The major in history offers one of the broadest and most flexible liberal arts fields at Utica College. It is intended for students who seek an understanding of the human condition through its historical development.
Utica College has a student-run history club which is open to all students with an interest in history. The College also has a chapter of Phi Alpha Theta, the national honor society for history. Utica College's chapter, Gamma Xi, was chartered in 1950. Members receive the national publication, The Historian, and may attend national conventions held by the American Historical Association.
The history department at Utica College has four full-time faculty members and a number of adjunct professors. They include:
Associate Professor Sherri Goldstein-Cash (email@example.com) earned a Ph.D. from the University of Arizona in U.S. History. Professor Cash specializes in 19th century labor and women's history. Her research is on the Burned Over District of Upstate New York.
Associate Professor David G. Wittner (firstname.lastname@example.org) holds a Ph.D. in East Asian History from The Ohio State University. Professor Wittner specializes in modern Japanese history, with a specialization in the history of technology in 19th century Japan.
Assistant Professor Peter DeSimone earned a Ph.D. and M.A. from Ohio State University and a B.A. from Grand Valley State University. Prior to coming to Utica College he was a Graduate Research Associate at Hilander Library and Resource Center for Medieval Slavic Studies as well as adjunct faculty at Columbus State Community College.
Utica College maintains seven academic computer laboratories on campus. These labs contain either IBM-compatible or Apple Macintosh computers. Classes are taught in some of the computer labs; all are accessible to any UC student during published hours. The labs are equipped with laser printers, and the computers have word processing, spreadsheet, and database programs. Student assistants and a Computer Help Desk provide any assistance that students need.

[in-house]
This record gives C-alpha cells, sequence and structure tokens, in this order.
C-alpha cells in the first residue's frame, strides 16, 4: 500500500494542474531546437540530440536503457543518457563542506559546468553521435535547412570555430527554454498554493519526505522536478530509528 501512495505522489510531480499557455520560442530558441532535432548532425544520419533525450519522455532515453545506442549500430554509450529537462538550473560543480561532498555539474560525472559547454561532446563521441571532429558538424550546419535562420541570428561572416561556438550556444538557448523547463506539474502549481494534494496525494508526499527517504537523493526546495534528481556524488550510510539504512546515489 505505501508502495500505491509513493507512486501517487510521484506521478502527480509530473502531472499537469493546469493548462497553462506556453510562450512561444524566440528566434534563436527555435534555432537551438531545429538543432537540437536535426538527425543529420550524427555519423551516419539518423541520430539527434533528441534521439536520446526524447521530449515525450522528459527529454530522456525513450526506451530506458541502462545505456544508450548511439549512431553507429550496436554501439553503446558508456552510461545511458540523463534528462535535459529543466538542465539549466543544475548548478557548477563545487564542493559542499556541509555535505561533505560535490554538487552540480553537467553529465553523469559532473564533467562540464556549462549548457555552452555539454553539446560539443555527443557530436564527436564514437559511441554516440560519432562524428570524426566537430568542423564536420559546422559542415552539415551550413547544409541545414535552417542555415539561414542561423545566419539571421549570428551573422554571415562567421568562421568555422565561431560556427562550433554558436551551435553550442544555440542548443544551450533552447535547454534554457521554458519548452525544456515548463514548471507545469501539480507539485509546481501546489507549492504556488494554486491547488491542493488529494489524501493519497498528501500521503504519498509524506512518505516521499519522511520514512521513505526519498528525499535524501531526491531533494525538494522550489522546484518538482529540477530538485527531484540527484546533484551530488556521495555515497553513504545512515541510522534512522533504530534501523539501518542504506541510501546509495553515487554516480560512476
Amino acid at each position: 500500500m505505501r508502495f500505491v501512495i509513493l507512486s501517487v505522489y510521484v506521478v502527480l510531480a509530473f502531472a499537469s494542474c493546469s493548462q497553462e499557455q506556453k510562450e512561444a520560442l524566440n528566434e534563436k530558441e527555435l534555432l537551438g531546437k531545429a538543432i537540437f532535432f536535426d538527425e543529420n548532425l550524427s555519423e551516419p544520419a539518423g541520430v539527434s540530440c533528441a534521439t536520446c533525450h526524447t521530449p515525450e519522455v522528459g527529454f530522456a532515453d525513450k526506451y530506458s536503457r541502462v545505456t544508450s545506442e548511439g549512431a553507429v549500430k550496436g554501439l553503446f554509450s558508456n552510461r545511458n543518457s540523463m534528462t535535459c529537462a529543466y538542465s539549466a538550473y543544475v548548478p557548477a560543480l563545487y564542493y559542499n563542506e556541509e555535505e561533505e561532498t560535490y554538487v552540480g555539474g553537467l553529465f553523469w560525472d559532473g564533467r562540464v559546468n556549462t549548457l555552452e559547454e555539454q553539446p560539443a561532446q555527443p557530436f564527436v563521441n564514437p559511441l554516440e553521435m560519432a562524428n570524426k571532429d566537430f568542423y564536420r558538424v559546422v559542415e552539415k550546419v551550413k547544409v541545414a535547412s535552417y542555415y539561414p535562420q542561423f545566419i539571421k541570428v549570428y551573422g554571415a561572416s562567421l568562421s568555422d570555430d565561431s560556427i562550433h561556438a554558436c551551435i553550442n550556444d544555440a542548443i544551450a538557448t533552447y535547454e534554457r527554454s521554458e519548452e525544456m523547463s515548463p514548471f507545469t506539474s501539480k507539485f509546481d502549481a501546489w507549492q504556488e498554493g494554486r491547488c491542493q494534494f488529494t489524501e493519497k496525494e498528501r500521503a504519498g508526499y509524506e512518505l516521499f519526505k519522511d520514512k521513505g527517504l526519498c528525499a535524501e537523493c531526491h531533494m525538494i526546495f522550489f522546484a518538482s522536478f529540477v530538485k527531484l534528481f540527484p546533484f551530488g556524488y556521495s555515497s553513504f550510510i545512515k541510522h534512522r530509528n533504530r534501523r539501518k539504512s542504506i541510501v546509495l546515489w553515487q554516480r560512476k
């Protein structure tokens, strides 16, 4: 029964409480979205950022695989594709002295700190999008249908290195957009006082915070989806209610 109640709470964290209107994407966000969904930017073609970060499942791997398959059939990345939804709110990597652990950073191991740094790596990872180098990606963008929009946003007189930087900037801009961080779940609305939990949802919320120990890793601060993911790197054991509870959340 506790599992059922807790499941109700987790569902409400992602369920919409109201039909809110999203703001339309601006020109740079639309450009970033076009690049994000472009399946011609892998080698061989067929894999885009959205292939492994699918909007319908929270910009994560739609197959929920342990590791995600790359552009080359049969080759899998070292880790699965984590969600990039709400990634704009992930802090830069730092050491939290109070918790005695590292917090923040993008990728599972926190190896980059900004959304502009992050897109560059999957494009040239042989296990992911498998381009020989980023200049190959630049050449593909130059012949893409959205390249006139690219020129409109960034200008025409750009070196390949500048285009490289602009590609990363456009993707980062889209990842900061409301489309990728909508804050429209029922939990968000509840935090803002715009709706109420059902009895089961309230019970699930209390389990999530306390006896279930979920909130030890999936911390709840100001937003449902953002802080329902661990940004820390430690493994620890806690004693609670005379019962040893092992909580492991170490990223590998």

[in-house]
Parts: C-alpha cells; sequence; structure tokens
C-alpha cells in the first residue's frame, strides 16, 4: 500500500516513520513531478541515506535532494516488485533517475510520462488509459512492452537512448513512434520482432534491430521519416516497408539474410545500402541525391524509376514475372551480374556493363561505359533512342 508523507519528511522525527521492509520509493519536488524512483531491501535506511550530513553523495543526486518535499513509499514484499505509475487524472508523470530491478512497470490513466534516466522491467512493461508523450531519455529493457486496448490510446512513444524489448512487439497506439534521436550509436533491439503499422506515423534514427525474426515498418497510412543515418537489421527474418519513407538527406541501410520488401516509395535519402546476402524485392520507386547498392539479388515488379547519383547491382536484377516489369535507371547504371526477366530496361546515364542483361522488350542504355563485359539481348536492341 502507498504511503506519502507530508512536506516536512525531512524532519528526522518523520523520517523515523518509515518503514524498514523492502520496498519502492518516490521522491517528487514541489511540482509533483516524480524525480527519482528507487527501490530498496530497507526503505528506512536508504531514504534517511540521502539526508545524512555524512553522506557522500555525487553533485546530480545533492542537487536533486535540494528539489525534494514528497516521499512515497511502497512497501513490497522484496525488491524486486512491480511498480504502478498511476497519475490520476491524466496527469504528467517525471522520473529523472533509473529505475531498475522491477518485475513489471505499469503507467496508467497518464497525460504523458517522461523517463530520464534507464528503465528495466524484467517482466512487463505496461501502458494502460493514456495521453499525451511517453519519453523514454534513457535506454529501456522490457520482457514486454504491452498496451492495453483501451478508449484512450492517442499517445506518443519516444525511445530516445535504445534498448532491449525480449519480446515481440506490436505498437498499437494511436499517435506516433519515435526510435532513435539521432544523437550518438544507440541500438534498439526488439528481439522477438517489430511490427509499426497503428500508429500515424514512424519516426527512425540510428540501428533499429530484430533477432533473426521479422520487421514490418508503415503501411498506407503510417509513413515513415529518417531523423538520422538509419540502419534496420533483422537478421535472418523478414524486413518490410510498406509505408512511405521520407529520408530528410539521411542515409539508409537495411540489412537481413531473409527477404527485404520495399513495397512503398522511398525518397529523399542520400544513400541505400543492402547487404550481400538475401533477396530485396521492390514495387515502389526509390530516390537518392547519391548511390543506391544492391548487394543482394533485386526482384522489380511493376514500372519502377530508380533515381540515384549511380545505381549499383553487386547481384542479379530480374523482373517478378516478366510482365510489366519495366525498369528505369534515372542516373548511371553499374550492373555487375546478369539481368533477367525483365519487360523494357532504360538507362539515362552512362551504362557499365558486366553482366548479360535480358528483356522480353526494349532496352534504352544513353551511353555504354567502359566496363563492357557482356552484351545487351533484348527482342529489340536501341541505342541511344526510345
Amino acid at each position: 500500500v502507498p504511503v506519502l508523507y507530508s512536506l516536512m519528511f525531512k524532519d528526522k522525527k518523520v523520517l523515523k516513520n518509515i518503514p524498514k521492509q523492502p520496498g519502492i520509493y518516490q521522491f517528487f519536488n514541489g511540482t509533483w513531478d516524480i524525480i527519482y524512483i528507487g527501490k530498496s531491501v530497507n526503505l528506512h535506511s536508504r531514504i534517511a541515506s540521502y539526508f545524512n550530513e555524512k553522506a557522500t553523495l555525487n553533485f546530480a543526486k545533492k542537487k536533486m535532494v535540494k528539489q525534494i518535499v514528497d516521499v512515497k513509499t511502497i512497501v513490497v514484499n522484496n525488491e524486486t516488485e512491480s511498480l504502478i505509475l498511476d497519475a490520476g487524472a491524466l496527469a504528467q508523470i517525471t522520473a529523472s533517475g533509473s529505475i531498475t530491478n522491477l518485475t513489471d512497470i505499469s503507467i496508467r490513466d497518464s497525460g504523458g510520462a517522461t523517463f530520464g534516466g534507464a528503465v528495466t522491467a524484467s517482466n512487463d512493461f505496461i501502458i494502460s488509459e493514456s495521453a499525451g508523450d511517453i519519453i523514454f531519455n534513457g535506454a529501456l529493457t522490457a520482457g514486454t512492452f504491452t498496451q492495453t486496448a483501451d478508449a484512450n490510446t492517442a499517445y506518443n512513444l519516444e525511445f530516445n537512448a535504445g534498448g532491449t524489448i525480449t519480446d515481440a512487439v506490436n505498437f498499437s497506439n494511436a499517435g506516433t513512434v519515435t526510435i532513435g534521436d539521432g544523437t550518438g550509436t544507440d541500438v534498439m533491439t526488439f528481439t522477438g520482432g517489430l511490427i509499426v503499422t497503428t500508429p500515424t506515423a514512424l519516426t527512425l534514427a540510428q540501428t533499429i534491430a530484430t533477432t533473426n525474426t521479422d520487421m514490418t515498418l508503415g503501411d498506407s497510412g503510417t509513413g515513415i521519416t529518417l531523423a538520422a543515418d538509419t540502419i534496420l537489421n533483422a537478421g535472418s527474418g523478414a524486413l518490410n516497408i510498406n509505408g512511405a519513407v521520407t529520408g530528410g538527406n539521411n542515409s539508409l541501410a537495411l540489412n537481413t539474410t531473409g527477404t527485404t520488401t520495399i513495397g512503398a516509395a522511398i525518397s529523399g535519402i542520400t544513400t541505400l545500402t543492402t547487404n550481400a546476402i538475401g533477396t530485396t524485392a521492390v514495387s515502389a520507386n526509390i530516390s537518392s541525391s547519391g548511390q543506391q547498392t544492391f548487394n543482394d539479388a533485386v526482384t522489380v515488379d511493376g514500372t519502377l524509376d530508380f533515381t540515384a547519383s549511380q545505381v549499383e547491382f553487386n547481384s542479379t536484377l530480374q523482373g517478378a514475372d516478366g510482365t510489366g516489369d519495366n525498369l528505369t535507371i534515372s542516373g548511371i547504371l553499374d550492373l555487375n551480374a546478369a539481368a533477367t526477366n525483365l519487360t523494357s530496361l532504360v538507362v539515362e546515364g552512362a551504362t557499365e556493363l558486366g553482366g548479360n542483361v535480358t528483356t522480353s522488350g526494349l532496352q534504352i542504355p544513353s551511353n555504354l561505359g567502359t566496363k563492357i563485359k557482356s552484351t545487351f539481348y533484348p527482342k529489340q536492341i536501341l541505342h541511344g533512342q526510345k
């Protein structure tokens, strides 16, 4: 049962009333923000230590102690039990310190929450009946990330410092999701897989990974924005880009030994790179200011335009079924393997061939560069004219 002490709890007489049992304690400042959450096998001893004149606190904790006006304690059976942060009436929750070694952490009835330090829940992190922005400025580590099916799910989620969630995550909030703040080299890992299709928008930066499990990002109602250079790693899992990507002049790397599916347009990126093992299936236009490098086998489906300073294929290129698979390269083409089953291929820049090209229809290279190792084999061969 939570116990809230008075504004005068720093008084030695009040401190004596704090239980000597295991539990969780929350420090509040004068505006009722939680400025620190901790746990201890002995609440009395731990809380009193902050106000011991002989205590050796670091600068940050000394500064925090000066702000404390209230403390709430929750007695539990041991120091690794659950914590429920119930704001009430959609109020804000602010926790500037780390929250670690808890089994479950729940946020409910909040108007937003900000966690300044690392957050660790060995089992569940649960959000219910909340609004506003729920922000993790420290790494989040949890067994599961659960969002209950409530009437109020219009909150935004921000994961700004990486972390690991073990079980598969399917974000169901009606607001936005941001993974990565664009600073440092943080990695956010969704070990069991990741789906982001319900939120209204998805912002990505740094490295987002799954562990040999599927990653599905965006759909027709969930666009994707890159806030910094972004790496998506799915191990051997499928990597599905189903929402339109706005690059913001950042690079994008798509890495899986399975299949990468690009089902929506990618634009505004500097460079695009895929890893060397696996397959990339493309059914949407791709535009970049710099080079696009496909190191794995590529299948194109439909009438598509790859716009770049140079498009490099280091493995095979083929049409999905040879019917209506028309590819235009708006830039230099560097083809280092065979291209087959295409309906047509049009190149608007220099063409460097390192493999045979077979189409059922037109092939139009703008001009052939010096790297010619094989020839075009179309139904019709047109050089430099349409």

History graduates are prepared for fields such as social science teaching, all varieties of government service, and other careers requiring a liberal arts preparation. Students who pursue the minor in education are prepared for teaching at the secondary or elementary level.
Some students pursue graduate study of history. History is an excellent background for those contemplating professional training in law, library science, and similar fields.
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David Byrd '93 is a historian for the United States Air Force Historical Research Agency, stationed at Maxwell Air Force Base, AL.
Bridget Brown '74 teaches social studies at Proctor High School in Utica.
Barrett Carson '71 is vice-president for development at Georgia Institute of Technology in Atlanta, GA.
Frederick Degen '70 is associate attorney for the New York State Department of Law in Utica.
"I always liked history, and that's why I majored in it. I've been teaching social science for 22 years. At UC, I had some fantastic professors, especially in ancient history, and in the subject area I am teaching now, global studies, my teachers were outstanding."
--Bridget Brown '74, Social Studies Teacher, Proctor High School, Utica
"To understand the future you have to understand the past. John Locke always preached that experience is the best teacher. You can learn through history to analyze and use the past. As you get into business or any career, it's a great background because it allows you to put things in perspective and teaches you a sense of chronological order and time management, [which are] important skills for business."
--Richard Holcombe '69, President and COO, Visionaries, Westborough, MA